Orioles' Mark Reynolds faring well at first base

Regular third baseman has flourished across the diamond in Chris Davis' absence

  • Mark Reynolds hits his second home run of the day against the Blue Jays. Despite the first baseman's big day at the plate, the O's suffered a 7-2 loss to Toronto.
Mark Reynolds hits his second home run of the day against the… (Baltimore Sun photo by Algerina…)
August 07, 2011|By Jeff Zrebiec, The Baltimore Sun

Knowing that there was a possibility that Derrek Lee would be traded, Orioles third baseman Mark Reynolds took it upon himself to order a first baseman's mitt late last month.

He didn't anticipating having to use it this much, this soon.

With Chris Davis unavailable because of right shoulder soreness, Reynolds started his third straight game at first base in the Orioles' 7-2 loss to the Toronto Blue Jays, and it went much like the previous two. To go along with his two home runs, including just the second one to land in the second deck in left field in Camden Yards' history, Reynolds made all the plays that were required, though he certainly wasn't as tested as much as he was Saturday night.

In that game, Reynolds made a splendid diving stop to start a seventh-inning double play, and also scooped two low throws out of the dirt to get outs at first base.

"I don't know if it opened our eyes or kept them open," said Orioles manager Buck Showalter. "The guy has played a good number of games at first base in the big leagues and it was something that we talked about the 'what ifs' in the offseason when we traded for Mark. I just look at it as a luxury to have two guys who can play first and two guys who can play third in Chris and Mark."

Reynolds has gone errorless in six games at first base this season, compared to an American League-leading 21 miscues in 101 games at third. During his career, Reynolds has played 40 games (29 starts) at first compared to 633 games (620 starts) at third.

"It's the same footwork as third, just kind of backwards turning double plays. So far so good over there, I guess," Reynolds said. "I don't know if I like [first] better, but it's good to just do whatever I can to help the team win. If they want me to play first, I'll be at first. If they want me at third, I'll be there, and if they want me to be in the outfield, I'll go to the outfield. Maybe not catcher. I don't like catcher so much."

Reynolds' defensive struggles at third, and the belief by some that Davis is better at third than first, has heightened discussion on whether the Orioles would be better off moving Reynolds across the diamond next season. Reynolds said that he's "open to the idea if that's what's best for the team. I always keep my options open."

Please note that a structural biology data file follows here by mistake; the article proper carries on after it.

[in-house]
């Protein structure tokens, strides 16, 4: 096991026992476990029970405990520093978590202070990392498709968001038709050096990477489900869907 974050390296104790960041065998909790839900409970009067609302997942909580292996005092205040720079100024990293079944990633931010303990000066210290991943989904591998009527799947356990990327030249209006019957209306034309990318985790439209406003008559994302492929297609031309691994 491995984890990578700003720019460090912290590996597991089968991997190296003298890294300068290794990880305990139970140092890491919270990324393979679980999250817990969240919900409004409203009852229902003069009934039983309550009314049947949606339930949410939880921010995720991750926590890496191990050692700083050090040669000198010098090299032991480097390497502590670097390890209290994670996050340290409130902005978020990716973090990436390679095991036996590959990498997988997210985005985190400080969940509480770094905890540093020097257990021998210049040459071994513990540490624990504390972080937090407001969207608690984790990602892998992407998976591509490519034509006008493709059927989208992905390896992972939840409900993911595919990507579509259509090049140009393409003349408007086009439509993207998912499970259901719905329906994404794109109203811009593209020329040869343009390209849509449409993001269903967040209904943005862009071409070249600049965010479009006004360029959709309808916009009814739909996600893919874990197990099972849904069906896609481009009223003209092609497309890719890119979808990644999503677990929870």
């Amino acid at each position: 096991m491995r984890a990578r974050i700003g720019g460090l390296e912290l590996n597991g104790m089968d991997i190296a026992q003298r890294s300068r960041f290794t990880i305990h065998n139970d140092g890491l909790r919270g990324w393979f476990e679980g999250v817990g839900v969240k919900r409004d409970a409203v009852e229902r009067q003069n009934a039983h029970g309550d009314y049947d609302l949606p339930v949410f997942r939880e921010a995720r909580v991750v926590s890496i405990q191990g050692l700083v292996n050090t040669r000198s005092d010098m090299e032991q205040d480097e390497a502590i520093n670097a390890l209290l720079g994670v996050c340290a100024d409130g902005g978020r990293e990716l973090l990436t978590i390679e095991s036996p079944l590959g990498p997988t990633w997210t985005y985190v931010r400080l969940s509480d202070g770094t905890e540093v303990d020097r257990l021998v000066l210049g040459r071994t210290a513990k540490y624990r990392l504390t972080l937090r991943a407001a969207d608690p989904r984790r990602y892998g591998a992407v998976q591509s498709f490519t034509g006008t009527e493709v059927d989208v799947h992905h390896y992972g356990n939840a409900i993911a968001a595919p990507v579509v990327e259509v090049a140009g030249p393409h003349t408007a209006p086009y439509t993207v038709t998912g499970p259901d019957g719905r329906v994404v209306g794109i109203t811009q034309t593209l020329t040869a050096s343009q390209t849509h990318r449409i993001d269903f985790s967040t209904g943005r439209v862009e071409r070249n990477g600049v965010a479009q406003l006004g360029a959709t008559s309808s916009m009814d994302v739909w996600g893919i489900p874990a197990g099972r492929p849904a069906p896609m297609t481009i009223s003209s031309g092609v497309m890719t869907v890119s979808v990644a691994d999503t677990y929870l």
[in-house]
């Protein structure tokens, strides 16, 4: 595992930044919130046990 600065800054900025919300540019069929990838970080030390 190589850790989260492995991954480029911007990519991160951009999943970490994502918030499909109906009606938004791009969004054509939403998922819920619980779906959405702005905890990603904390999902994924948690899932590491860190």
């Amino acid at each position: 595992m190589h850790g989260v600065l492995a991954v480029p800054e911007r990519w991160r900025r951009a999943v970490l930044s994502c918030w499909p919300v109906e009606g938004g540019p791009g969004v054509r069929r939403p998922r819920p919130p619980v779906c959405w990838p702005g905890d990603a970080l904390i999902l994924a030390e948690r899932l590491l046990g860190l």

Asked if the club would consider flip-flopping Davis and Reynolds, Showalter said, "We'll see, right now we're trying to get [Davis] back on the field and it's just nice to have those options."

Hardy, Davis could return Monday

Davis and shortstop J.J. Hardy (sore left ankle) missed a third consecutive game, but both could return to the lineup Monday.

"[We] feel like it's pretty imminent that they're back on the field shortly," Showalter said.

A CT scan taken on Hardy's left shin didn't reveal anything that has the shortstop or the club overly concerned. Hardy didn't want to elaborate on what could be causing the soreness, saying that it's "lots of stuff that it could have been."

"It was good news, definitely," said Hardy, who hasn't played since coming out of last Thursday's game in Kansas City. "Nothing wrong with the bone structure or anything with the bone. … I'm hoping that [Monday] when I start to run around that I feel nothing. I think three days of not really running around and testing it, and taking medicine, I feel like hopefully running around tomorrow there will be no pain and I'll play the rest of the way."

Davis had a magnetic resonance imaging Saturday, and he said that it showed the normal wear-and-tear, but nothing that he couldn't play through.

"Basically, just the same thing that every baseball player has, a little bit of damage to the rotator cuff and labrum," Davis said. "That's just some wear-and-tear from over the years of throwing. Nothing serious. … Hopefully, I'll be in there [Monday]."

Around the horn

Baltimore Sun Articles
|
|
|
Please note the green-lined linked article text has been applied commercially without any involvement from our newsroom editors, reporters or any other editorial staff.